Eye exam for beta-amyloid correlates with levels in brain, detects people with Alzheimer's

Eye exam for beta-amyloid correlates with levels in brain, detects people with Alzheimer's

A decreased ability to identify odors might indicate the development of cognitive impairment and Alzheimer's disease, while examinations of the eye could indicate the build-up of beta-amyloid, a protein associated with Alzheimer's, in the brain, according to the results of four research trials reported today at the Alzheimer's Association International Conference- 2014 (AAIC- 2014) in Copenhagen. [More]
Study: People with mobility impairments under age 65 have higher rates of smoking

Study: People with mobility impairments under age 65 have higher rates of smoking

Researchers from The Miriam Hospital have found that people with mobility impairments under age 65 have significantly higher rates of smoking than those without mobility impairments. [More]
Trial to evaluate safety of FRED- flow diversion system for treatment of aneurysms

Trial to evaluate safety of FRED- flow diversion system for treatment of aneurysms

After Susan Wakulich was told she had an aneurysm, she figured an invasive brain surgery and lengthy recovery lay ahead of her. [More]
Depressed COPD patients have difficulty in sticking to pulmonary rehabilitation program

Depressed COPD patients have difficulty in sticking to pulmonary rehabilitation program

Researchers from The Miriam Hospital have found that people with Chronic obstructive pulmonary disease (COPD) who are also depressed have difficulty sticking to a pulmonary rehabilitation program. [More]
NIH funds Phase II 90-subject pediatric clinical trial at UCLA

NIH funds Phase II 90-subject pediatric clinical trial at UCLA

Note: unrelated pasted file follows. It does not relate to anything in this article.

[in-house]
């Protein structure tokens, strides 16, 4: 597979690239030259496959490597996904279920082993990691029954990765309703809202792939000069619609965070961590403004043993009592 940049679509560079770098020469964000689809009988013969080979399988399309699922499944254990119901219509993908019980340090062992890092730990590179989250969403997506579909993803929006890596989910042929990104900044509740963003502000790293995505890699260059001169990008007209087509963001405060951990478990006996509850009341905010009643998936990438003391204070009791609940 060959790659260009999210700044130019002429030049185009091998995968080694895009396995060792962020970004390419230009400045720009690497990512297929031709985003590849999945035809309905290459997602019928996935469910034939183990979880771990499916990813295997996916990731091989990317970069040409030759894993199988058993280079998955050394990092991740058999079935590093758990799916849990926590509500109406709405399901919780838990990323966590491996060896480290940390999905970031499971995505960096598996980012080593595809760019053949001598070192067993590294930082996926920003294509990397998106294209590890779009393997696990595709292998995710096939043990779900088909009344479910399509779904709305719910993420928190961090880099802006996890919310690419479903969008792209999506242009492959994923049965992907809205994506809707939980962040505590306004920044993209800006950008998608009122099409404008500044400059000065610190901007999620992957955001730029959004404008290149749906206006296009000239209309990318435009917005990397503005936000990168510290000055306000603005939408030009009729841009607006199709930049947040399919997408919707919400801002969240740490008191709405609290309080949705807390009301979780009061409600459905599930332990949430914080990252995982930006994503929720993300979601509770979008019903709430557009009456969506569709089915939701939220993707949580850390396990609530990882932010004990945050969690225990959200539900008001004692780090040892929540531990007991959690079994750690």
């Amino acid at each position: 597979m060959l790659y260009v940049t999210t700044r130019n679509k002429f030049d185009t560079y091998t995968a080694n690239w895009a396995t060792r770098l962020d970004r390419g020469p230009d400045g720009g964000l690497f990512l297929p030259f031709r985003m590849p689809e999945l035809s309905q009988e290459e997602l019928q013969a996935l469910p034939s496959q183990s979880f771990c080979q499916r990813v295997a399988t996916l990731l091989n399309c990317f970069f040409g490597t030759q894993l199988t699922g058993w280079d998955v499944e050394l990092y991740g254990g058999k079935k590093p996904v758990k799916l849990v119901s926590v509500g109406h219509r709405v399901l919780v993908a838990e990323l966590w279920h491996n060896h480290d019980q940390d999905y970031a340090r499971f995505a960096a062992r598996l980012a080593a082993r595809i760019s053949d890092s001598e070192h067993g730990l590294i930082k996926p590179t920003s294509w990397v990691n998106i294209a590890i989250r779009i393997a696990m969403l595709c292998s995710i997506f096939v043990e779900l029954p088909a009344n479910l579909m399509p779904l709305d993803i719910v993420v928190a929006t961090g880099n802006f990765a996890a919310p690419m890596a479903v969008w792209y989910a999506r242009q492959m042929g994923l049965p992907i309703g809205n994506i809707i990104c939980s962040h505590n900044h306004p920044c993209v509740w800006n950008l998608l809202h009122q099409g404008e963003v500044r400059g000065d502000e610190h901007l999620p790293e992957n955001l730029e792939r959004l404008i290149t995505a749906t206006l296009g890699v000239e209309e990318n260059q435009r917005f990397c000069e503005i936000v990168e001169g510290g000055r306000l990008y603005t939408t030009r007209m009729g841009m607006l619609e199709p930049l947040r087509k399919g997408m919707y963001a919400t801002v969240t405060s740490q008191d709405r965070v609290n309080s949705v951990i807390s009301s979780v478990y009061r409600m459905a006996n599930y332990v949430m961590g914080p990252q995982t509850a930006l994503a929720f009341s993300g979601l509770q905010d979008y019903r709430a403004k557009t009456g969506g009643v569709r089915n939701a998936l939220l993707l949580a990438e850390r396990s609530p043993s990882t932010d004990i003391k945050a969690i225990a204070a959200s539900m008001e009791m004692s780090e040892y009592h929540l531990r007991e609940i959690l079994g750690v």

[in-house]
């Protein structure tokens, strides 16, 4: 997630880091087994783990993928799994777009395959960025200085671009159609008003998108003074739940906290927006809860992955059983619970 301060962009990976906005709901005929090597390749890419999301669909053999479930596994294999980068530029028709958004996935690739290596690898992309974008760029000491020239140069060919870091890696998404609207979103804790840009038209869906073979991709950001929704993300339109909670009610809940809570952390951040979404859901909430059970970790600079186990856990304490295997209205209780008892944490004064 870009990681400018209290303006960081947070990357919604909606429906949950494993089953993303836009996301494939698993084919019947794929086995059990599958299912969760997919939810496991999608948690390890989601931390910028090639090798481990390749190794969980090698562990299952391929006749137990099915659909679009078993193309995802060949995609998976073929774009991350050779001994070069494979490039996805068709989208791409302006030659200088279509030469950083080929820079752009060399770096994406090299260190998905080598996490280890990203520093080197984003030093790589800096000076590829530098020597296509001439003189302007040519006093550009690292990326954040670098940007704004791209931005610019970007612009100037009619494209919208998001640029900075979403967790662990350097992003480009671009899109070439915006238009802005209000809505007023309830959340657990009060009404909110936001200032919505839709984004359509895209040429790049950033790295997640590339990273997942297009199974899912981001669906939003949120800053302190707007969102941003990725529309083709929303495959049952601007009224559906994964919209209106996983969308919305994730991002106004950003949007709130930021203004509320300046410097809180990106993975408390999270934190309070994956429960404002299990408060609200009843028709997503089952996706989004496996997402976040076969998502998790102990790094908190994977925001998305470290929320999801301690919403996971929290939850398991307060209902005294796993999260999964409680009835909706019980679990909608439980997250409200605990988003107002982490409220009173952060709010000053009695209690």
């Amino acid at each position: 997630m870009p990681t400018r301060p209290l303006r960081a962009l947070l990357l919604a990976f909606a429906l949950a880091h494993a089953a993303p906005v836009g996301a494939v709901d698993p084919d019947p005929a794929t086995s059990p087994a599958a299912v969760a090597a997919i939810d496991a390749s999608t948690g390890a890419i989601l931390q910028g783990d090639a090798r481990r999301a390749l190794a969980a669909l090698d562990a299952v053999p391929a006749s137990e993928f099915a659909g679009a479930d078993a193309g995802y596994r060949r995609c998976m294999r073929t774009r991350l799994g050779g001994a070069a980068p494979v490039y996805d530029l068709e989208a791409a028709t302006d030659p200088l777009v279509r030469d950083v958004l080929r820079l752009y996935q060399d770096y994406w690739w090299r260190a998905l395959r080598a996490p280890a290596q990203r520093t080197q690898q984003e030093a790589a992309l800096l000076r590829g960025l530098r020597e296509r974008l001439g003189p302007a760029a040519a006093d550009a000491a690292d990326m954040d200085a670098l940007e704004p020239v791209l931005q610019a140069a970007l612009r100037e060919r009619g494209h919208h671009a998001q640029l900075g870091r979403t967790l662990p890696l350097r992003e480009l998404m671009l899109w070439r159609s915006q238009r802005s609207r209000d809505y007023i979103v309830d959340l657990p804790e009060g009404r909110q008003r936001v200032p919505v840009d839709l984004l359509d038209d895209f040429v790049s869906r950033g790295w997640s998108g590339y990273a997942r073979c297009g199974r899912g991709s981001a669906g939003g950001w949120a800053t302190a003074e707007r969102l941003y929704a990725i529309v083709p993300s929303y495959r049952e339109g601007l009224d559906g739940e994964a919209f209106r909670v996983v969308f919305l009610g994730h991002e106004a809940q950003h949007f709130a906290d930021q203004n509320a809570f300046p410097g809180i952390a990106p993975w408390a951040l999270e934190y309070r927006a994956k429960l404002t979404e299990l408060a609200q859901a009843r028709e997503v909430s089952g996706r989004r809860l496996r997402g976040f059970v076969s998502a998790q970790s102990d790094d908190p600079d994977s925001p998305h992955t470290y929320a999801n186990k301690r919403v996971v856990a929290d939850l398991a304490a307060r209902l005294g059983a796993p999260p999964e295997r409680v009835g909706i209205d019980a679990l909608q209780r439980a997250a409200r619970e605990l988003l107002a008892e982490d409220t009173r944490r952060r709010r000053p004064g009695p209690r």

NeuroSigma, Inc., a California-based life sciences company focused on commercialization of its non-invasive Monarch eTNS System for the treatment of neurological and neuropsychiatric disorders, today announced that the U.S. National Institutes of Health (NIH) has awarded UCLA a grant that funds a Phase II 90-subject pediatric clinical trial at the University of California, Los Angeles focused on the treatment of Attention Deficit Hyperactivity Disorder (ADHD) with NeuroSigma's external trigeminal nerve stimulation (eTNS) System. [More]
New method to repair pain

New method to repair pain

A study published in the scientific journal Nature Neuroscience by Yves De Koninck and Robert Bonin, two researchers at Universit- Laval, reveals that it is possible to relieve pain hypersensitivity using a new method that involves rekindling pain so that it can subsequently be erased. [More]
New approach can reduce depression in patients with AMD-related low vision

New approach can reduce depression in patients with AMD-related low vision

Depression is a common risk for people who have lost their vision from age-related macular degeneration (AMD), but a new study shows that a type of rehabilitation therapy can cut this risk in half. The study was funded by the National Eye Institute (NEI), part of the National Institutes of Health. [More]
UCLA project receives $15M to restore lost memory functions in brain-injured people

UCLA project receives $15M to restore lost memory functions in brain-injured people

The UCLA Program in Memory Restoration has been awarded up to $15 million by the Defense Advanced Research Projects Agency (DARPA) for a four -year project aiming to help brain-injured people restore lost memory functions. [More]
Maternal inflammation in maternal blood linked with greater risk for schizophrenia in offspring

Maternal inflammation in maternal blood linked with greater risk for schizophrenia in offspring

Maternal inflammation as indicated by the presence in maternal blood of early gestational C-reactive protein-an established inflammatory biomarker-appears to be associated with greater risk for schizophrenia in offspring, according to researchers at Columbia University's Mailman School of Public Health, Columbia University Medical Center, and the New York State Psychiatric Institute. [More]